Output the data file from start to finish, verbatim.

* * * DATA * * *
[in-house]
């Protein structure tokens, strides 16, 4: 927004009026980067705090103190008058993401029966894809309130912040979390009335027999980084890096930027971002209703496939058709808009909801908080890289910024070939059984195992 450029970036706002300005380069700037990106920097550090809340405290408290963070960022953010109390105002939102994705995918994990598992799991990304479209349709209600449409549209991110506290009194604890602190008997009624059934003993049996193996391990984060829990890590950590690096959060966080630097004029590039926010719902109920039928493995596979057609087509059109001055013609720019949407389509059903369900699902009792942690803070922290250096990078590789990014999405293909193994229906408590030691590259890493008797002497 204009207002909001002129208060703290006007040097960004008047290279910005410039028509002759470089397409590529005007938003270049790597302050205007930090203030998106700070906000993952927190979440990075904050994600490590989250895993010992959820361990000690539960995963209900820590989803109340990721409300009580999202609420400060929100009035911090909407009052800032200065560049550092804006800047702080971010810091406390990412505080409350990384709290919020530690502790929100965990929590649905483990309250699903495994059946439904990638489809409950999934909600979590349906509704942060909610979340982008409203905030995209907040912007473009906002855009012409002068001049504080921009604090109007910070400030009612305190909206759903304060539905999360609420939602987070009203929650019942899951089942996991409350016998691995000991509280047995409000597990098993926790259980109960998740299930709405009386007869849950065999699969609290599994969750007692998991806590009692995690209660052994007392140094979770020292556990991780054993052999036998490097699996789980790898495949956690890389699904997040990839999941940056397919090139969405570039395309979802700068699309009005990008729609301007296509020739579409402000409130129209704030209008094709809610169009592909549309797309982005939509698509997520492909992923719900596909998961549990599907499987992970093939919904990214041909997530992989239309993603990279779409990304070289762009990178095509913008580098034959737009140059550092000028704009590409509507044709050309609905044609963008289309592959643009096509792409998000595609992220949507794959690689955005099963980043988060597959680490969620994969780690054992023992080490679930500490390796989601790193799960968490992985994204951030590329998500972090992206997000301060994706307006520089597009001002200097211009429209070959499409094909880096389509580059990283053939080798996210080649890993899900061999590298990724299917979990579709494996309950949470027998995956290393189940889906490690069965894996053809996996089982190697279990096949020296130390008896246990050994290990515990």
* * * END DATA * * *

[in-house]
């Protein structure tokens, strides 16, 4: 927004009026980067705090103190008058993401029966894809309130912040979390009335027999980084890096930027971002209703496939058709808009909801908080890289910024070939059984195992 450029970036706002300005380069700037990106920097550090809340405290408290963070960022953010109390105002939102994705995918994990598992799991990304479209349709209600449409549209991110506290009194604890602190008997009624059934003993049996193996391990984060829990890590950590690096959060966080630097004029590039926010719902109920039928493995596979057609087509059109001055013609720019949407389509059903369900699902009792942690803070922290250096990078590789990014999405293909193994229906408590030691590259890493008797002497 204009207002909001002129208060703290006007040097960004008047290279910005410039028509002759470089397409590529005007938003270049790597302050205007930090203030998106700070906000993952927190979440990075904050994600490590989250895993010992959820361990000690539960995963209900820590989803109340990721409300009580999202609420400060929100009035911090909407009052800032200065560049550092804006800047702080971010810091406390990412505080409350990384709290919020530690502790929100965990929590649905483990309250699903495994059946439904990638489809409950999934909600979590349906509704942060909610979340982008409203905030995209907040912007473009906002855009012409002068001049504080921009604090109007910070400030009612305190909206759903304060539905999360609420939602987070009203929650019942899951089942996991409350016998691995000991509280047995409000597990098993926790259980109960998740299930709405009386007869849950065999699969609290599994969750007692998991806590009692995690209660052994007392140094979770020292556990991780054993052999036998490097699996789980790898495949956690890389699904997040990839999941940056397919090139969405570039395309979802700068699309009005990008729609301007296509020739579409402000409130129209704030209008094709809610169009592909549309797309982005939509698509997520492909992923719900596909998961549990599907499987992970093939919904990214041909997530992989239309993603990279779409990304070289762009990178095509913008580098034959737009140059550092000028704009590409509507044709050309609905044609963008289309592959643009096509792409998000595609992220949507794959690689955005099963980043988060597959680490969620994969780690054992023992080490679930500490390796989601790193799960968490992985994204951030590329998500972090992206997000301060994706307006520089597009001002200097211009429209070959499409094909880096389509580059990283053939080798996210080649890993899900061999590298990724299917979990579709494996309950949470027998995956290393189940889906490690069965894996053809996996089982190697279990096949020296130390008896246990050994290990515990």